Scientists Say This Tantalizingly Close Exoplanet Could Be Very Habitable
In billions and billions of planets throughout the universe, it's difficult to believe there's not one out there with potential for some kind of life.
Astronomers have long been scouring the cosmos for a habitable planet. Conveniently, it appears that one exoplanet with potential is just a close neighbor of Earth: Proxima Centauri b, which orbits the closest star to the sun, Proxima Centauri.
A Planet That Could Host Life
There are a lot of exoplanets to consider, but Proxima Centauri b stands out for its projected capabilities of holding water.
For the research paper published in the journal Astrobiology, scientists used computer models to show that the exoplanet can sustain broad areas of liquid water. With the presence of water, living organisms could potentially develop in this planet.
"The major message from our simulations is that there's a decent chance that the planet would be habitable," Anthony Del Genio, lead author and a planetary scientist at the NASA Goddard Institute for Space Studies, tells Live Science.
Astronomers have had their eyes set on Proxima Centauri b for years, although data is quite scant on this neighbor. Its parent star, Proxima Centauri, is only about 4.2 light-years away from the sun.
Proxima Centauri b is believed to be at least 1.3 times Earth's mass, and it completes an orbit around its star in 11 days, according to Live Science. Perhaps more significantly, it is located in its system's habitable zone, which is the sweet spot where water would not freeze on its surface.
The exoplanet is believed to be extremely close to Proxima Centauri, though, which means it's tidally locked, with only one side facing the star at all times.
This setup could prove to be tricky for a habitable scenario, as it is unlike Earth's conditions. In a paper published in 2016, scientists suggest that the star-facing side of Proxima Centauri could be scorched in the face of constant, near heat, while the space-facing side could have an ocean that's completely frozen.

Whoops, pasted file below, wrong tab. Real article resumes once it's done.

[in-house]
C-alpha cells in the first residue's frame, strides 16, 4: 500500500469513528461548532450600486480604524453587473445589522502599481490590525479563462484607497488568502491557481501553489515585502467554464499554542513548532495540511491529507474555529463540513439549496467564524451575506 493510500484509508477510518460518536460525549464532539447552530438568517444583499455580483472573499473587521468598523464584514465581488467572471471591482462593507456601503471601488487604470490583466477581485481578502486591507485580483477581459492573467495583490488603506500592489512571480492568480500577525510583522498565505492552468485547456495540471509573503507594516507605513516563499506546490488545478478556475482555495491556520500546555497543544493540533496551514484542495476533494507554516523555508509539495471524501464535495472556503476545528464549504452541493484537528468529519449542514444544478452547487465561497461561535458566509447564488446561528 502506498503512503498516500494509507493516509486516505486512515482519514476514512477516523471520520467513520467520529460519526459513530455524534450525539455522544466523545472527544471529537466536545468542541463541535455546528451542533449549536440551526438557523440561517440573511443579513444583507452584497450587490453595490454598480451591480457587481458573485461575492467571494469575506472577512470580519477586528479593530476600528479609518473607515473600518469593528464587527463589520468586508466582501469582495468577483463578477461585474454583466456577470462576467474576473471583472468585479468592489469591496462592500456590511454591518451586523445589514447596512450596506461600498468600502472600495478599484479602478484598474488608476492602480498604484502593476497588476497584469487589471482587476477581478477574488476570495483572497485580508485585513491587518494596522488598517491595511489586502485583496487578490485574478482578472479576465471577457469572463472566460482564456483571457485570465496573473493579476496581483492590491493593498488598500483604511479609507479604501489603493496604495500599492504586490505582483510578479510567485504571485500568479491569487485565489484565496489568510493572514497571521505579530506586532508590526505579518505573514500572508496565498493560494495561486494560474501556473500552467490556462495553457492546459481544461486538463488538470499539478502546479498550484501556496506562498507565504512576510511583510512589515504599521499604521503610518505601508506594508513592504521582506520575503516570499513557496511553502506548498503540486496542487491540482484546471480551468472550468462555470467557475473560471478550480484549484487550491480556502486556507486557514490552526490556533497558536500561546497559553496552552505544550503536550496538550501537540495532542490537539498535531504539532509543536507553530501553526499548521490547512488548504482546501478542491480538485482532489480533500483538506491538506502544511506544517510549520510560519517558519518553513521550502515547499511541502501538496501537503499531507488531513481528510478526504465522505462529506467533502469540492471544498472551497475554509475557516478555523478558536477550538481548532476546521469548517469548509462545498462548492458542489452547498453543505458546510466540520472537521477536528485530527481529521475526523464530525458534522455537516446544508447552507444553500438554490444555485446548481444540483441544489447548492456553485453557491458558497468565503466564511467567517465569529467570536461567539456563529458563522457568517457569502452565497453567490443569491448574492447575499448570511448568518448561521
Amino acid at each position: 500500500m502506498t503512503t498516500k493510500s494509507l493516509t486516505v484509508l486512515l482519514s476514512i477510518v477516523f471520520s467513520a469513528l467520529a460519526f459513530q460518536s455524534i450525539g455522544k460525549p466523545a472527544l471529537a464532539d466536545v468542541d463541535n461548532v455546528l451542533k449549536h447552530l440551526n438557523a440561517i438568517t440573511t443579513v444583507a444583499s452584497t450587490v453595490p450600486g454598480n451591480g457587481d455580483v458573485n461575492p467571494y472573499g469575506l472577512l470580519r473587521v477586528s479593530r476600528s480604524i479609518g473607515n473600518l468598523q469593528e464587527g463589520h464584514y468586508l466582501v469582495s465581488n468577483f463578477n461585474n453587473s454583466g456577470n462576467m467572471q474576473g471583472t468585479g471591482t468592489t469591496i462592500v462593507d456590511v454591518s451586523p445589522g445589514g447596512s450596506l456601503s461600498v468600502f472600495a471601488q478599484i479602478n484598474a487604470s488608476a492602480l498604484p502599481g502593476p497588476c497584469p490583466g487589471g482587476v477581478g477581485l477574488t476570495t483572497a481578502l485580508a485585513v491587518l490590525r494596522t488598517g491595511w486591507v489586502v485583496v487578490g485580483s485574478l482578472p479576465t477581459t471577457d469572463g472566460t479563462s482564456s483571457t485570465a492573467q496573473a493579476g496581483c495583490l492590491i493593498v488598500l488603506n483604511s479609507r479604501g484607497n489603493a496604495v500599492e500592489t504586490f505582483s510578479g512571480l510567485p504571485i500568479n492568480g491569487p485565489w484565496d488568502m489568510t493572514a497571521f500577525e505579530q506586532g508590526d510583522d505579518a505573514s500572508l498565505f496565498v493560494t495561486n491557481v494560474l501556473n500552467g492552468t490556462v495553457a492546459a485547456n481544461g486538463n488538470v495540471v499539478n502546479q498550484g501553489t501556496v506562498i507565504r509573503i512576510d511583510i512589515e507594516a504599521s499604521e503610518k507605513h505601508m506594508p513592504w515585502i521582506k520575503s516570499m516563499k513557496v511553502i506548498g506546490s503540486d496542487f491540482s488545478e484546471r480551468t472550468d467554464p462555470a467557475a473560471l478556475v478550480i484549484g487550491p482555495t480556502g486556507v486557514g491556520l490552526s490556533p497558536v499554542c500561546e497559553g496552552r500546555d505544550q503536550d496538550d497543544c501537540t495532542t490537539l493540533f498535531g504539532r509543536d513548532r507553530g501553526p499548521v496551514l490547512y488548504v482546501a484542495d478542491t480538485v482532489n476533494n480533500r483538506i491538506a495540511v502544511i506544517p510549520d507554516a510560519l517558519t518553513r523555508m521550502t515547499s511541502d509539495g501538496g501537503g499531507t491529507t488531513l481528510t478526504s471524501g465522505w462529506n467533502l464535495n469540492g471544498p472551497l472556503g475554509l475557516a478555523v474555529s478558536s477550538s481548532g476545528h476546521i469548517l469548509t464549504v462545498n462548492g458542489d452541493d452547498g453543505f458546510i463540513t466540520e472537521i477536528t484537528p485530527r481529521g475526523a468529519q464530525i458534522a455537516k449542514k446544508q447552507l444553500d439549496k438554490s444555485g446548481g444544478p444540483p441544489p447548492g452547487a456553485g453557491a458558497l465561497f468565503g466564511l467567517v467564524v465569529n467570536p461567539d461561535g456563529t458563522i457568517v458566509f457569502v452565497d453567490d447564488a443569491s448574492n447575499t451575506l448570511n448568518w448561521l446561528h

However, the newly published paper show simulations where a dynamic, circulating ocean transfers heat from one side of the planet to the other via movement of the ocean and the atmosphere.
"Even though the night side never sees any starlight, there's a band of liquid water that's sustained around the equatorial region," Del Genio explains.
A Trip To Proxima Centauri
Future human colonization of the universe, MIT Technology Review points out, would start with trips to nearby cosmic destinations. Proxima Centauri is a practical choice, as it's quite close to the solar system with a number of exoplanets that have been dubbed as potentially habitable, including Proxima Centauri b.
However, it's not a quick and simple trip, especially with existing state-of-the-art technology, according to the work of Frédéric Marin of the University of Strasbourg and Camille Beluffi of the research company Casc4de.
The trip is to Proxima Centauri, a star 4.2 light-years away. Using the fastest known spacecraft available today — the Parker Solar Probe, which travels at over 700,000 kilometers per hour — the journey will take 6,300 years.
This is many generations in the making, with a pool of individuals who should be able to reproduce on their way to the "nearby" star. A minimum of 98 crew members should be aboard, all carefully selected for genetic diversity.
For now, humankind is not quite ready for such an undertaking.